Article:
Finally, TLD was found to receive all of its precipitation from the Pacific through the Ross Sea (\( CL_{ROSS}^{TLD} \), 35% of the total SF) and the West Antarctica/Ross Ice Shelf (\( CL_{PAC}^{TLD} \), 65%). The latter caused slightly more precipitation at the site (0.86 ± 0.90 mm w.e.) than the former and exhibited an increase in its main velocity above the western Antarctic area between the second and third day. The seasonal trend displayed a \( CL_{ROSS}^{TDN} \) peak in the late fall and a \( CL_{ROSS}^{TDN} \) peak in the spring (Fig. 4e).

The mean thermodynamic features along the TJ path are presented in Fig. 5. Generally speaking, air parcels were lifted at the beginning of the steep Antarctic coasts with subsequent adiabatic cooling and loss of humidity through condensation (Bromwich 1988). Snowfall-related air masses travel at higher-pressure levels closer to sea level (Fig. 5a) and are therefore more likely to interact with the surface (Reijmer et al. 2002).
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Fig. 5

Hourly mean (tick lines) of pressure (a hPa), specific humidity (b g kg−1), temperature (c °C) and precipitation (d in mm w.e.) for LWD, DC TDN and TLD along back trajectory paths for cluster IND (blue lines), cluster PAC (green lines), cluster ROSS (red lines) and for all trajectories (black line). Horizontal dashed lines represent the mean time when particles started to flow over the continent with standard deviation for different clusters and specific humidity anomalies for all of the trajectories for the different clusters in panels a and b respectively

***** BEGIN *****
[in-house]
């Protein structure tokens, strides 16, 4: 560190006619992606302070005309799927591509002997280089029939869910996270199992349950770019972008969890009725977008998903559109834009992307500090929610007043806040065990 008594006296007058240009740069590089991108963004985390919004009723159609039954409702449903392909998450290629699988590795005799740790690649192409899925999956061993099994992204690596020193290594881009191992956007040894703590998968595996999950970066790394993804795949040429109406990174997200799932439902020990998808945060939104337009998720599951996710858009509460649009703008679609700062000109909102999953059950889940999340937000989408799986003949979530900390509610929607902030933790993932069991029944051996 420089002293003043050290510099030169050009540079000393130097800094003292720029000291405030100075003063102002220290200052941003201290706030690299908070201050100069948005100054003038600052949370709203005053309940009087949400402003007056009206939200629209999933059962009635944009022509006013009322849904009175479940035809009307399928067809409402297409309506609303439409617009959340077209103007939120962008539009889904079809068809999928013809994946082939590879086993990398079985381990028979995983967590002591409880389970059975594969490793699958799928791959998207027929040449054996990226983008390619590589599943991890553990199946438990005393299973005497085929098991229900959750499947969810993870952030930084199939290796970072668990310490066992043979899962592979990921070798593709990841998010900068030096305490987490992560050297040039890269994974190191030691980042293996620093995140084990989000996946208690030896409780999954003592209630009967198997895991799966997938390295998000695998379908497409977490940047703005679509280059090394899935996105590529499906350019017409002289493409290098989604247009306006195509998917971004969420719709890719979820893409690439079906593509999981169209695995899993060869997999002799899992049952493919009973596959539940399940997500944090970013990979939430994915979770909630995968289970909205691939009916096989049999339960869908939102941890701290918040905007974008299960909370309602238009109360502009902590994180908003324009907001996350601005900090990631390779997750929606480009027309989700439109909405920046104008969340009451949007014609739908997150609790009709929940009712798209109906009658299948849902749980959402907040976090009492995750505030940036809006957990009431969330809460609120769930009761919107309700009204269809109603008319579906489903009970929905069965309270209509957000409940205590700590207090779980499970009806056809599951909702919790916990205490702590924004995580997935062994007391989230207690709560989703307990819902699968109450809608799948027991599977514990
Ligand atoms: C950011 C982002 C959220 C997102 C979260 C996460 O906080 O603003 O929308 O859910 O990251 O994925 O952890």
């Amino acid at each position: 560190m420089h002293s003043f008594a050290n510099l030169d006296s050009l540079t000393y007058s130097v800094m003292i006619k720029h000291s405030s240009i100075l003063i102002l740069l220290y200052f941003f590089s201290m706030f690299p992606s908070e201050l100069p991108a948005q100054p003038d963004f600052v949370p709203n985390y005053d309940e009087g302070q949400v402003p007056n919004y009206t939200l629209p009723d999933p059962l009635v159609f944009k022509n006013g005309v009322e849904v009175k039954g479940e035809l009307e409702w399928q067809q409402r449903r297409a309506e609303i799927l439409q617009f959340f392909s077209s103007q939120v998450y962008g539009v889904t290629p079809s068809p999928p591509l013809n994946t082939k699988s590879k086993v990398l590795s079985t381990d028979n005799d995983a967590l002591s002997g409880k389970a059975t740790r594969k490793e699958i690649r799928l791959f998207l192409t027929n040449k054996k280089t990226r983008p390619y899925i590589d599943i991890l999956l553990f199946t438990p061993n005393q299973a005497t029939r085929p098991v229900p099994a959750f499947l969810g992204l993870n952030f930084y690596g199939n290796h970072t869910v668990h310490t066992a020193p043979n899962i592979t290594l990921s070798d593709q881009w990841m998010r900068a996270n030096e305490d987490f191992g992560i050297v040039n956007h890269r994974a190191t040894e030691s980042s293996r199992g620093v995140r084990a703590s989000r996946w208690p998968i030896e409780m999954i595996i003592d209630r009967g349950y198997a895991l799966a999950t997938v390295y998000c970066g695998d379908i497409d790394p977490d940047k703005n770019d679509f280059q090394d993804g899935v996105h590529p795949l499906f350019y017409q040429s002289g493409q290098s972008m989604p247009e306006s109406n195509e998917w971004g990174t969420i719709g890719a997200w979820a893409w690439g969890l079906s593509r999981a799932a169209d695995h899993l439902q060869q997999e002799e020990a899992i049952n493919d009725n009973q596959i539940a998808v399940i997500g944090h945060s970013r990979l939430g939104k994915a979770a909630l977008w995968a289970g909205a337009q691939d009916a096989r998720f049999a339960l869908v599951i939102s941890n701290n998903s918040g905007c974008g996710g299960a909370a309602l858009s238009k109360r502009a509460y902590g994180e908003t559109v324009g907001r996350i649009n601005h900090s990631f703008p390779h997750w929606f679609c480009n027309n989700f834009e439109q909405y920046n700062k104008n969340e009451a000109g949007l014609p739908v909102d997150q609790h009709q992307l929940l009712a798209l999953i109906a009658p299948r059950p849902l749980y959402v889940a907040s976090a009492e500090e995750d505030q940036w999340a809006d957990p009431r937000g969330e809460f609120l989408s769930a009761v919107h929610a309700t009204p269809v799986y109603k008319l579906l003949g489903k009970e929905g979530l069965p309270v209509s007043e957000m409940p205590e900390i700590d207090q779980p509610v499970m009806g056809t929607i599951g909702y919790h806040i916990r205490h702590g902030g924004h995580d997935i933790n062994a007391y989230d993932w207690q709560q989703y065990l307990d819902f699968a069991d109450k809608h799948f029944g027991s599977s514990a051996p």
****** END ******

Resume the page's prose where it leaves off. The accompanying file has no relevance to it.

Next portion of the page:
The cluster members from the Indian Ocean (\( CL_{IND}^{DC} \), \( CL_{IND1}^{LWD} \) and \( CL_{IND2}^{TDN} \)) were “warmer” and brought more humidity than TJ coming from the Pacific (\( CL_{PAC}^{DC} \), \( CL_{PAC}^{TDN} \), and \( CL_{PAC}^{TLD} \)). Their moisture loads increased, on average, between 48 and 96 h before arrival, with differences reaching up to 1.5 g/kg for the TDN site (Fig 5b, c). In agreement with these data, they showed an SF field peaking in the last day before arrival, with precipitation up to 0.2 mm w.e. On the other hand, the TJ coming from the eastern Pacific intersected the West Antarctic Ice Sheet before those arising from the Indian Ocean, between the first and second day before arrival at the site, but with higher variability. This phenomenon was due to the high elevation of the East Antarctica coast with respect to West Antarctica, where TJ have a larger area where they can intrude inland. Additionally, the precipitation along their path was up to 0.15 mm w.e. between the first and second days before arrival at the site. Therefore, the signature of the Ross Ice Shelf on their thermodynamic conditions was noteworthy, with a sudden increase in pressure, temperature and specific humidity when the TJ flowed down in the ice shelf “hole” 20–30 h before arrival to cause the subsequent precipitation event over the Transantarctic Mountains (Fig. 5d). Finally, TJ related to the Ross Sea path (\( CL_{ROSS}^{TDN} \) and \( CL_{ROSS}^{TLD} \)) displayed modest variations from mean TJ characteristic values, with small specific humidity loads and precipitation amounts along their path.

4 Synoptic features related to snowfall

4.1 High- and low-frequency geopotential anomaly pattern evolution